It’s been a huge mystery for the past 6 months. I figured it was either TextDrive or something else I’d done to make blogging to FactoryCity so painfully slow (something invisible to everyone but me). But, after stumbling upon a great list of plugins (via Digg) I discovered a plugin called NoPingWait that solves the problem by delaying the ping action until after the post has essentially cleared the runway. MarsEdit is also running a good clip once again.
A couple weeks back I installed Michael Hampton’s Bad Behavior plugin for WordPress. Seemed to have a attracted a lot of positive comments while I’ve been drowning in spam, so I figured, what they heck.
Well, it turns out that this is a pretty heavy duty solution that can bring some unintended consequences.
For one thing, forget about going directly to your WordPress blog from your Gmail account. Bad Behavior blocks the Google proxy.
Though you can edit BB’s whitelist.inc.php file to ignore TechMeme’s IPs (184.108.40.206, 220.127.116.11, and 18.104.22.168), Tom hasn’t seen any success yet.
With Akismet’s recent nap, I’m going to leave BB running for awhile longer with the IPs whitelisted and see what happens. Unlike Tom, I’m not that concerned about getting on TechMeme, but it is kind of a bummer that we haven’t found a simple and reliable solution yet.
For one thing, the hosted WordPress service added a few features, one of which is a $15 premier service that lets you edit your CSS. Blogger offers this service for free, but heck, WordPress is still independent and needs to have a way to bring in some dough — and as this is a highly desirable feature, will probably lead to income for the Automattic folks at least a fraction of what Cyworld is pulling in with all their custom digital paraphernalia and trinkets.
So but that’s not all… no, Andy Skelton announced (from what I hear) the availability of a new skeleton theme called Sandbox that is designed for themers. If you’re on WordPress.com you can go enable it now, as I have (it’s totally basic, so I imagine that you’ll see a lot of styles start to appear for it) or download it to put on your own blog.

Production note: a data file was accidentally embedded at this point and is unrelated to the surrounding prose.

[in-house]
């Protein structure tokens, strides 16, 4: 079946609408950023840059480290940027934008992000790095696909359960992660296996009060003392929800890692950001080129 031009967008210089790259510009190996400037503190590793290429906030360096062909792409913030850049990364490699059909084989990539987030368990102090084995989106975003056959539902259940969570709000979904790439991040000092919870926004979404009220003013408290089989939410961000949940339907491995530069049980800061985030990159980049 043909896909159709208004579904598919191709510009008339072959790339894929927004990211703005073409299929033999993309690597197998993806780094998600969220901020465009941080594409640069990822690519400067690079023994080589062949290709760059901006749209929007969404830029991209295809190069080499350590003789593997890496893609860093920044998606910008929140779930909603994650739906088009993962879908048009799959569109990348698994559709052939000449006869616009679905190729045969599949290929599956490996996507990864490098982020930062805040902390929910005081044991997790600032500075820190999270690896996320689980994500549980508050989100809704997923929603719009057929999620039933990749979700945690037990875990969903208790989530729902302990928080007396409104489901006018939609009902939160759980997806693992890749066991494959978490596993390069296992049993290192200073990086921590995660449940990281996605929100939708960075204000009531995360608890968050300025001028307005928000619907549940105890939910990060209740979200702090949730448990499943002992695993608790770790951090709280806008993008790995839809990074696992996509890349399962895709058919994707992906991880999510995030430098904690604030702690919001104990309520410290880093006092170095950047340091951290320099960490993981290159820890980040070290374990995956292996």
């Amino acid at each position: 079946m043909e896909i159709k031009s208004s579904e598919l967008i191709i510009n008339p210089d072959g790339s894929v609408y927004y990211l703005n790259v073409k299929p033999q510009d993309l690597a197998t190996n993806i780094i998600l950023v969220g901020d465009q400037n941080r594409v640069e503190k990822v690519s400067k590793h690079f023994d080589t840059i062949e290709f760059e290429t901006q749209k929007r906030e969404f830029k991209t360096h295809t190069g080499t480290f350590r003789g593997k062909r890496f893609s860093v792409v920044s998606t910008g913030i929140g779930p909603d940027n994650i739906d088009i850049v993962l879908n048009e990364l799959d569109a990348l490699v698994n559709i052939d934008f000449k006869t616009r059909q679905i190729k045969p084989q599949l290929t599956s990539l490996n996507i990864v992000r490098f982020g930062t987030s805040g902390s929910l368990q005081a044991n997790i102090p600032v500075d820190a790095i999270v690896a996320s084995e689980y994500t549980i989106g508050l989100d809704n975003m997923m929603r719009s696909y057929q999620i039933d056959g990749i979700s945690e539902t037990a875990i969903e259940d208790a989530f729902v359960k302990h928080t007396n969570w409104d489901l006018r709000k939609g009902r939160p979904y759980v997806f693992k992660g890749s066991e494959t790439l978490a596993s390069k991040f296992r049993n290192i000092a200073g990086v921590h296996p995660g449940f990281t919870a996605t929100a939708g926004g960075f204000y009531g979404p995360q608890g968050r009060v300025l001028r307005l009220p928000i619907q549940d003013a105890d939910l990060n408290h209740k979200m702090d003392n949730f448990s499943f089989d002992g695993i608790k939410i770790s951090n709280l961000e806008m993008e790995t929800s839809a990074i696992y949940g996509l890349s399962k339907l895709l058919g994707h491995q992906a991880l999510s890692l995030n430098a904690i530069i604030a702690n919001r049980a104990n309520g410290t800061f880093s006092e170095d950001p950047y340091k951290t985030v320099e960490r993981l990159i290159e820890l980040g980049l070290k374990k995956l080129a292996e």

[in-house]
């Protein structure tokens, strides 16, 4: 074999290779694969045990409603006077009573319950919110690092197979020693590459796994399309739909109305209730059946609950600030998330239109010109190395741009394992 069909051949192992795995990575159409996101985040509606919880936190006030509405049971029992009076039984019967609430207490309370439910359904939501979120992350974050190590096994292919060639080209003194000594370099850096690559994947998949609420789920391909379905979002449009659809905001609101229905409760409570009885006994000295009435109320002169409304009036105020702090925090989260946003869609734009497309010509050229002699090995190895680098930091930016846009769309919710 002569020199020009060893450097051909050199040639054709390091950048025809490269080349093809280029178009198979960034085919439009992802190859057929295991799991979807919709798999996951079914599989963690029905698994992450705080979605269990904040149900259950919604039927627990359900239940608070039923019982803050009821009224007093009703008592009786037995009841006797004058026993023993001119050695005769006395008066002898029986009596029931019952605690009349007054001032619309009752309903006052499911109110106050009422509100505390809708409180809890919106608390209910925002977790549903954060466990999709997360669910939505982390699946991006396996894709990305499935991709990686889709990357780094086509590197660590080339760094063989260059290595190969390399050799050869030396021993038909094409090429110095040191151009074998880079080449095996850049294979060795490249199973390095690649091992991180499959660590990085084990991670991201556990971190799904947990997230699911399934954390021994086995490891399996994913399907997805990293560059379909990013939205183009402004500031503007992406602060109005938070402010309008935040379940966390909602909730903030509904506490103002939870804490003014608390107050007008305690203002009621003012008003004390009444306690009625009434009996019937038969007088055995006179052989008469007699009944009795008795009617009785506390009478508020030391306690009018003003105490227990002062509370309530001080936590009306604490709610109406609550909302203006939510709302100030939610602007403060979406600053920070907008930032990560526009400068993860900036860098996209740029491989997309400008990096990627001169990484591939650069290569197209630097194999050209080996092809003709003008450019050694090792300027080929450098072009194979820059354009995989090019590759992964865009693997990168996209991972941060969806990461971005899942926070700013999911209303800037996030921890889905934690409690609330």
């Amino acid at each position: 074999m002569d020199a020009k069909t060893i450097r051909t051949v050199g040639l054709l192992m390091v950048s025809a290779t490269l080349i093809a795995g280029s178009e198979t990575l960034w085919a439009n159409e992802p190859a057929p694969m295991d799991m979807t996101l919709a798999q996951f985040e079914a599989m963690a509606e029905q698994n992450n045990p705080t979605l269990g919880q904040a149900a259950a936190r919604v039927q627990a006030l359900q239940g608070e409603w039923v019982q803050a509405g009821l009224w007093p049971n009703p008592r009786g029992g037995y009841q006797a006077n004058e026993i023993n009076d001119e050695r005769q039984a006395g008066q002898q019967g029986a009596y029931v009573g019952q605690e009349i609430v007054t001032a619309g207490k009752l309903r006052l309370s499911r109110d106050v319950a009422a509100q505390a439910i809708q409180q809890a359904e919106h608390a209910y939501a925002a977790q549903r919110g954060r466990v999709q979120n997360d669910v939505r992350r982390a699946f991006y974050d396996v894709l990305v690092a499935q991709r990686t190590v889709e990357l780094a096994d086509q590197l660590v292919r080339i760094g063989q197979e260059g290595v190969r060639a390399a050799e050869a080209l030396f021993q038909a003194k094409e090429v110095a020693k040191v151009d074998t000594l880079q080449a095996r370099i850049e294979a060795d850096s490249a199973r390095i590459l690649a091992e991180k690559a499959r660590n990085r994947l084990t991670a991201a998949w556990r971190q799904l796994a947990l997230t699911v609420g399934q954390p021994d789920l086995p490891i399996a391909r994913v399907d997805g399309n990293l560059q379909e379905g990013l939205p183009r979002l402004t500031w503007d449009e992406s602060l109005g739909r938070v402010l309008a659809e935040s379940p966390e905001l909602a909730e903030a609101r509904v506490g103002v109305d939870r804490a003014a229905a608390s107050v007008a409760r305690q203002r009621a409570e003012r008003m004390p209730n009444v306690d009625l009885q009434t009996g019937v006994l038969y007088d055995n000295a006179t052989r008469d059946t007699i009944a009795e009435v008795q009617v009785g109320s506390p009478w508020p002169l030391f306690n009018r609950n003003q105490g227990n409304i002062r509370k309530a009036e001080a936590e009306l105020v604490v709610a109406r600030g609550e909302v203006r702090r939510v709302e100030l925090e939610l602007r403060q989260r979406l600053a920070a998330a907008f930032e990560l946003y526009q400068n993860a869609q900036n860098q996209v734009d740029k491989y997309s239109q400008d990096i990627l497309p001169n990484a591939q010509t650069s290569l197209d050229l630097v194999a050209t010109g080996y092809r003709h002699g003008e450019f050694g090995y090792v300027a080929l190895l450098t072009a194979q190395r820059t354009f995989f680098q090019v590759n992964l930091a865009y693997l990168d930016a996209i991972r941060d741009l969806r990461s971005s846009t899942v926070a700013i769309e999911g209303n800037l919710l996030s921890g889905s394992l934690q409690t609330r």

I’ll actually be doing this once I return to San Francisco.
Simple: Sandbox is the first known theme to support hAtom.
Why does this matter?
The same reason why hResume matters. And then some. It’s because it not only puts more of the power of publishing into the author’s hands, but it also removes the need to RSS or ATOM.
Let me say that again: because the Sandbox theme is marked up with hAtom in its HTML, there’s no need to supply an alternative link to RSS or ATOM because the page itself is able to be read by newsreaders.
The potential here is immense — if Matt’s able to move the entirety of the WordPress.com theme base over to hAtom, we’d have quite the playground for an HTML-based syndication format, removing the overhead of generating RSS or ATOM feeds. Instead, you’d subscribe to a website and its content, not some anti-DRY format.
Alex Muse et al have announced the availability of the hResume plugin for WordPress. This plugin will essentially allow you to publish your resume on your own blog using semantic microformatted content so that search engines (like Technorati and eventually other sites like Emurse) can index and offer your resume as a result.
Why is this better than going to Monster.com and others? Well, for one thing, you’re always in charge of your data, so instead of having to fill out forms on 40,000 different sites, you maintain your resume on your site and you update it once and then ping others to let them know that you’ve updated your resume. And, when people discover your resume, they come to you in a context that represents you and lets you stand out rather than blending into a sea of homogeneous-looking documents.
Finally, you’re free to share as much (or as little as you like) and if the data doesn’t fit in their predefined templates, you’ve got nothing to worry about because you’re in total control of your employed (or unemployed) destiny!
On the flip side, Emurse already outputs hResume so if you do want to use an external service to publish your resume (maybe you still don’t have a blog… heh) you feel free to do so. And yeah, it’ll look pretty darn good too.
Looking it over (and as someone who participated from afar some time ago) I have to say that I actually prefer Steve Smith’s WP Tiger Admin. I use it on this blog and love it. There are a few glitches here and there, but for the most part it’s a huge improvement over WordPress’ old school default.
In any case, it’s great to see such major changes coming to WordPress — I just hope that it maintains the original simplicity that makes WordPress so widely successful.
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